Your starting place for creating personal boundaries is with you. With who you are and why you’re here. To figure out how to answer these questions, you might find this post of mine helpful.

Once you know yourself deeply, you can start to get clear on your personal boundaries.

Boundaries state how you want to be in the world. What you’re prepared to engage in, and not. What actions are yours to do, and not. What behaviours are for you, and not. Your boundaries determine your side of things. And the environment and people you surround yourself with.

You might find it easier to think about personal boundaries like this. Which aspects of your life MUST be maintained to enable you to be you? I call these your non-negotiables.

For example, do you have non-negotiables for:

  • Your own behaviour (e.g. love guiding all your actions)?
  • How you live (e.g. minimizing your environmental footprint)?
  • Your health and well-being (e.g. never eating food you know is bad for you)?
  • Your intimate relationships (e.g. having the same worldview)?
  • The behaviour of those you spend time with (e.g. not being around toxic people)?
  • What you spend your money on (e.g. not buying from companies whose ethics aren’t aligned with yours)?

There should be no judgement attached to your non-negotiables. There aren’t ‘correct’ non-negotiables. There are only YOUR non-negotiables. They’re not for other people to see or comment on, they’re for you. You may choose to share them with those close to you. Or you may choose to keep them to yourself. It doesn’t matter.

All that matters is that you have clearly defined personal boundaries.

How personal boundaries work in practice

Personal boundaries are liberating. They free up your mind because they take the hard work out of decision-making.

Personal boundaries act as a lens through which you view the world. A filter through which you pass things before engaging.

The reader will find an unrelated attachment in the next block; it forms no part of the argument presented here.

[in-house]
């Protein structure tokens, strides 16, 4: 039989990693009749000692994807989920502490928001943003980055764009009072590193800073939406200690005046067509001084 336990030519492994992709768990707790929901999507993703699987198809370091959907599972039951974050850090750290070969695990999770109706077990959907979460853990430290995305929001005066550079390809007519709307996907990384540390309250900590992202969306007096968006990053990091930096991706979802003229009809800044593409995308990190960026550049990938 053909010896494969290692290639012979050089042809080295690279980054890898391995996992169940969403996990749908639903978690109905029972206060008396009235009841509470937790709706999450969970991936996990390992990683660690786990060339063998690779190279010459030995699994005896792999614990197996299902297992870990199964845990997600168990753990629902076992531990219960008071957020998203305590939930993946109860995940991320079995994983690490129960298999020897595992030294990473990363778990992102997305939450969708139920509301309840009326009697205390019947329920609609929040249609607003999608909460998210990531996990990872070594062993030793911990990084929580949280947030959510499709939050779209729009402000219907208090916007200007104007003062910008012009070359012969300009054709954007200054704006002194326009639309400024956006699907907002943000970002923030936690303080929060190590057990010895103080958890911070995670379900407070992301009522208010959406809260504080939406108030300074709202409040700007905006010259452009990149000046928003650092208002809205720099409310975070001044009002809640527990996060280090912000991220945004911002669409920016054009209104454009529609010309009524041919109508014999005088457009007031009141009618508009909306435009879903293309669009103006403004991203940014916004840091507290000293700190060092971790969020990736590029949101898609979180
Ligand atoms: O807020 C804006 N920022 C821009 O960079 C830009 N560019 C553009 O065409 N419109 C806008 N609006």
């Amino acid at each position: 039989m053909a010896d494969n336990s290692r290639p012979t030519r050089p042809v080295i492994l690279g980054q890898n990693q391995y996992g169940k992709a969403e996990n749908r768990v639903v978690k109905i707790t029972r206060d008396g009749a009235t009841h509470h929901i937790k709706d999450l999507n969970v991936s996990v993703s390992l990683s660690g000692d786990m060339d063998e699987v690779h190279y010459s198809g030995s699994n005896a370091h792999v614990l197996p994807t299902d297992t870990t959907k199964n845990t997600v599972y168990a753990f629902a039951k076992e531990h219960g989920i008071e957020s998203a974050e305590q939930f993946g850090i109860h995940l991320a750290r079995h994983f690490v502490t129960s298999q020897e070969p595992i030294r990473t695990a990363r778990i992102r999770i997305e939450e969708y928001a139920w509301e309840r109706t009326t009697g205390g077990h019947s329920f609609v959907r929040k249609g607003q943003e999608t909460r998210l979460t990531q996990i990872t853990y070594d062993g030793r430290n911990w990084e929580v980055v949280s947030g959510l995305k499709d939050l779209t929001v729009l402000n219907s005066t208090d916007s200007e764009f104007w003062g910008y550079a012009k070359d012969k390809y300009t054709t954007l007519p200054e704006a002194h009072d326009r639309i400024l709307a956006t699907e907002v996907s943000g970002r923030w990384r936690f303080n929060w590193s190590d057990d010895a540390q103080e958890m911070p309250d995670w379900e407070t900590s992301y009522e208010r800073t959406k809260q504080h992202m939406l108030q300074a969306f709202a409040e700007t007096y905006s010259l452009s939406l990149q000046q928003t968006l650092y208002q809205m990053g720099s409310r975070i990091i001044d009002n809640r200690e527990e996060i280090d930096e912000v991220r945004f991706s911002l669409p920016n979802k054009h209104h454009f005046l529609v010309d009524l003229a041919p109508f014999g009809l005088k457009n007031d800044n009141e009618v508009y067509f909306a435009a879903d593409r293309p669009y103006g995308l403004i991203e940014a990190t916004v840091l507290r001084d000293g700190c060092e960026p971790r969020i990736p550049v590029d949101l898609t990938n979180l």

How?

Imagine that one of your non-negotiables is never eating food you know is bad for you. When you’re offered such food, what happens? You decline, politely. That’s it. You don’t need to justify your decision with an explanation. It’s your right to decline, just as it’s the other’s right to offer.

Imagine that another is having the same worldview as your intimate partner. A couple of coffee dates would reveal this. If you’re not a risk-taker and your date likes to risk everything on a hunch, you have a different worldview. If you’re a people person and your date has no friends, you have a different worldview. If you’re fit and active and your date is a couch potato, you have a different worldview.

Do you see how much more simple your boundaries make your life?

Being yourself is the route to happiness and self-fulfilment. So anything that helps you with this is well worth doing. Creating personal boundaries is a big help. Don’t be deterred by the amount of time and a lot of effort it takes to create your boundaries. The first time you do it will be the most labour-intensive. All subsequent reviews of your boundaries will get easier. And you should review them annually to make sure they’re still right for you.

One day, when humankind is more enlightened — ruled by love, not fear — we won’t need boundaries. But for now, we do. We need boundaries, not walls.

Are you ready to get serious about yours?

 

Sarah Blick is a very tall, dog-loving, morning person. She loves to be in the great outdoors, to write, to eat well, to be active and healthy, to make her own household and personal care products, and to listen to indie music. She’s an ENFP (Myers-Briggs) and a Rockstar (Fascination Advantage).
life-http://agingdisgracefullywell.com-sarah-blick

How to Live Life on Your Terms

And stop living it on someone else’s

If I asked you whether you live life on your terms, you’d probably say yes.

But do you? Are they YOUR terms? Or are they your family’s, and/or society’s terms?

As an independent soul and a bit of a rebel, I used to think that I lived on my own terms. I was wrong. I did a lot of things that were expected of me, things that weren’t me at all. As a child, I’d tried so hard to fit in that I’d started doing what others wanted me to do. Even if it wasn’t what I’d have done myself.

At first, it wasn’t a big deal. Giving in a little here, a little there. But after years of this behaviour going unchecked, my own terms for living had been eroded away. Not that I was aware they had. The terms on which I was living had become so familiar, they felt like mine.

The fit became less comfortable as the years went by. I still wasn’t aware that this was behind the unsettled feeling I had. But I couldn’t escape the fact that I did feel unsettled. Something didn’t feel right inside. The best way to describe what I felt is that there was a void inside. A certain emptiness.

It was decades later that I finally understood why I felt that void. I was missing from my own life. Through not living life on my terms, I had lost myself, bit by bit, along the way.